The planned 501-day mission to Mars in 2008 will probably make space history not only because of the ambitious undertaking which would include an elderly male and female couple, but also would probably be the most creepy in history.
Dennis Tito, the world's first space tourist who is organising the sojourn to Mars, disclosed that as a protection against radiation, the spacecraft headed for the Red Planet will be shielded by human feces.
"It's a little queasy sounding, but there's no place for that material to go, and it makes great radiation shielding," New Scientist quoted Taber MacCallum, the chief technology officer of Mars Foundation which was established by Mr Tito for the 501-day space trip.
He explained that they would use a similar system that the NASA is already working on, using osmosis to separate clean, drinking water from urine.
However, the feces from the space travelers would not be applied immediately after it is deposited in the spacecraft's toilet but be dehydrated first. Besides the dehydrated feces, food and water would also be use to layer the walls of the spaceship.
The dehydrated feces and other waster products will be 40-cm thick, sufficient to reduced the background radiation of space to tolerable levels but not enough protection in case there is a solar flare.
Mr McCallum explained that the walls of the spacecraft would be lined with special polyethylene bags filled with drinking water as added protection against cosmic rays because of water molecules having more nuclei per volume than metal.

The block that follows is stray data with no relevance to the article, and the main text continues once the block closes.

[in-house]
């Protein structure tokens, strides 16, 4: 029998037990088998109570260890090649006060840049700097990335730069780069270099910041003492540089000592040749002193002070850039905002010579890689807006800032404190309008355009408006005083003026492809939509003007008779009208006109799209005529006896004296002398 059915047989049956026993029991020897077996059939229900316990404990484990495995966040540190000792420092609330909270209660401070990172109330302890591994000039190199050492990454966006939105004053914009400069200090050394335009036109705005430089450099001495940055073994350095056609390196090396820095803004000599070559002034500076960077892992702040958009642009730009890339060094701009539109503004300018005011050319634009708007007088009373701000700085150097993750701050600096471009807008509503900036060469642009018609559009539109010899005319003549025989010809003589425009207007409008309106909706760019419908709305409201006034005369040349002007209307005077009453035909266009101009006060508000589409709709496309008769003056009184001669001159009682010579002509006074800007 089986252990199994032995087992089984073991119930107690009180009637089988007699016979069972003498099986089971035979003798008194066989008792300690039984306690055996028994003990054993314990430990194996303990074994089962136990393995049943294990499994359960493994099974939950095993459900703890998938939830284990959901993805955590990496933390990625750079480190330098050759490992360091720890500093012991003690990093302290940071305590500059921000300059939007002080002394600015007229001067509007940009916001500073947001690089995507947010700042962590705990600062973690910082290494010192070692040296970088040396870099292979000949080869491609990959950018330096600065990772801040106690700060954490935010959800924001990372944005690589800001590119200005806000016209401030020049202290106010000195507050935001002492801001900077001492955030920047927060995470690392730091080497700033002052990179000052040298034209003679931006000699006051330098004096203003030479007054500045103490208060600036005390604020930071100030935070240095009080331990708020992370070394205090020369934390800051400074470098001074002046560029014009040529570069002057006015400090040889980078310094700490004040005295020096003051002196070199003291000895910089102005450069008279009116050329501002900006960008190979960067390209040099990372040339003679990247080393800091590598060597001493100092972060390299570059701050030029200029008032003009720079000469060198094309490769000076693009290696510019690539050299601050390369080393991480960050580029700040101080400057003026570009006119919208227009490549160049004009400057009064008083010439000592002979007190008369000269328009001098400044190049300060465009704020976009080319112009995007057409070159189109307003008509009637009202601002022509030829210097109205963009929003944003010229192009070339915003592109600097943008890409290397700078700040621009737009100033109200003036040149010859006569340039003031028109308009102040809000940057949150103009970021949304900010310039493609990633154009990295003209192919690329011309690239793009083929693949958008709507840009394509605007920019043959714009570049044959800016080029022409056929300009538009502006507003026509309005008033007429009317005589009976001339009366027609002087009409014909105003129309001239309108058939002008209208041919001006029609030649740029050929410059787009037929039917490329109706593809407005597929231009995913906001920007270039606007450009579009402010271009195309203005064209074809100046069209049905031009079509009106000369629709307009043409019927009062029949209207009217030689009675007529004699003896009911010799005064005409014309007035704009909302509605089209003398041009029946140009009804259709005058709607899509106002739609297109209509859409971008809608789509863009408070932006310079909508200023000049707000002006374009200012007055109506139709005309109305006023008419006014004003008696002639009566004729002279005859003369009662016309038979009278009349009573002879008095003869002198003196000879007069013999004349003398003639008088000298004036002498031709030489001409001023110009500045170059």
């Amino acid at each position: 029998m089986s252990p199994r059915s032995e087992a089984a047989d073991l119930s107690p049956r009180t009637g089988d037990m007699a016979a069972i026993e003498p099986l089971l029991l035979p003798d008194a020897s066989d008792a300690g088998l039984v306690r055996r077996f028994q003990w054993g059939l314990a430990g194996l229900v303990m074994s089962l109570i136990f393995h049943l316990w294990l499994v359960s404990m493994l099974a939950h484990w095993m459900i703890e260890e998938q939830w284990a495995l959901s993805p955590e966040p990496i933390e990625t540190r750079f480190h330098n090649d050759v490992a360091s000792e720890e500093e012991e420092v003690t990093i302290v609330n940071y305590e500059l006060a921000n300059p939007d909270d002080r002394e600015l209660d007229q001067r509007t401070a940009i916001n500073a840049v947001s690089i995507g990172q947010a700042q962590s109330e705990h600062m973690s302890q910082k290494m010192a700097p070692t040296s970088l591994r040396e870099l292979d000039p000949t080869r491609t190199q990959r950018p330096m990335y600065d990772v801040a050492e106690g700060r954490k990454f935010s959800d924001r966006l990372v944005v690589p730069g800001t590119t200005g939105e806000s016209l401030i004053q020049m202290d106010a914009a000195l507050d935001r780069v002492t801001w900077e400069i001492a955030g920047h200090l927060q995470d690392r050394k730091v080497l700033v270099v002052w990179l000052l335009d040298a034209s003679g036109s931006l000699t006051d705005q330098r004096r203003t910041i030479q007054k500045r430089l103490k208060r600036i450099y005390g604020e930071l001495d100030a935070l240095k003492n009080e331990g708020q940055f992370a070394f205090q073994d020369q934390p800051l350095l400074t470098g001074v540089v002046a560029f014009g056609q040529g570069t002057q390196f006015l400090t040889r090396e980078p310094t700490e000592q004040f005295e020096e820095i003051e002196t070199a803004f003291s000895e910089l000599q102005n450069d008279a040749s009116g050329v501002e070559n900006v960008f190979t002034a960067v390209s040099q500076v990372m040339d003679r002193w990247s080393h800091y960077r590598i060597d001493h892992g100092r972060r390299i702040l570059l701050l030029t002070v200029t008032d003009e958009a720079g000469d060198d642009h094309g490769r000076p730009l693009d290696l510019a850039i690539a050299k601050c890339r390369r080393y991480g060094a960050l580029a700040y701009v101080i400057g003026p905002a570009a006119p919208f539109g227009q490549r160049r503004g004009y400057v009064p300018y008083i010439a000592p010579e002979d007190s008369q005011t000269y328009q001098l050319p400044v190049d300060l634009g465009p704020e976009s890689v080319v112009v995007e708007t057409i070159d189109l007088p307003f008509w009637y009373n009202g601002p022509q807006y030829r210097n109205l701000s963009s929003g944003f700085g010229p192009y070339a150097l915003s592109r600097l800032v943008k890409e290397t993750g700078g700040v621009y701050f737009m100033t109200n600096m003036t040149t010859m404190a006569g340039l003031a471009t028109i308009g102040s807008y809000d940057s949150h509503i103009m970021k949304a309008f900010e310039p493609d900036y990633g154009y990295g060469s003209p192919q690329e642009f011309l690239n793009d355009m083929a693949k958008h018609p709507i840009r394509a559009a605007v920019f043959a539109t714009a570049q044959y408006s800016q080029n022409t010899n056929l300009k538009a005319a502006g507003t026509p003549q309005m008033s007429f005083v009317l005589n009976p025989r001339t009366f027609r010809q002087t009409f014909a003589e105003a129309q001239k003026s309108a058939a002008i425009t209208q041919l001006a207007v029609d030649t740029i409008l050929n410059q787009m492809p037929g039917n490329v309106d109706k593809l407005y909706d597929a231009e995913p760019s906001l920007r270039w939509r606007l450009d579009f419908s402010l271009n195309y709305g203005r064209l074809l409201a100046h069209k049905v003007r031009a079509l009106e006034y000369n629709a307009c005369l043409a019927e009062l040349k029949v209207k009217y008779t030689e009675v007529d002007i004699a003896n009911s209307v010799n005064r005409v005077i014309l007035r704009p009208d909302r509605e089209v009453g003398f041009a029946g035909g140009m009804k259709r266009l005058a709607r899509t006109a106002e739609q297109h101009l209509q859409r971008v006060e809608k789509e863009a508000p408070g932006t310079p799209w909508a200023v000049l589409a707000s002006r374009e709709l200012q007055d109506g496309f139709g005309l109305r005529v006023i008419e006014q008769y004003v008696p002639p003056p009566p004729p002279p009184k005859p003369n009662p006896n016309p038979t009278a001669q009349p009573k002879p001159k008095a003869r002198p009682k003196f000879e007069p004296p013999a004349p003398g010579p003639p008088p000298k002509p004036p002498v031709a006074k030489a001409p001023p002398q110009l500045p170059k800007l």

When the water supply depletes, the bags would be filled with urine.
The flyby to Mars is expected to take at least 17 months, considered a very long time to be away from the protective covering of Earth's atmosphere. Space travelers exposed to heightened radiation levels in outer space are at a risk for different problems such as nausea, fatigue, skin injury, alterations in white blood cell counts and the immune system and damage to eyes, lungs, gastrointestinal tract and central nervous system, according to the National Space Biomedical Research Institute.
The need to drink one's urine just to survive has been reported among survivors of earthquakes trapped in building rubbles, while there had been incidents of mountain hikers eating the flesh of their dead co-climbers just to survive.
The movies had also some famous pee-drinking scenes like that of Kevin Costner in the 1995 movie Waterworld and the Man Woman Wild film of Discovery Channel how a couple survived the Mexican desert.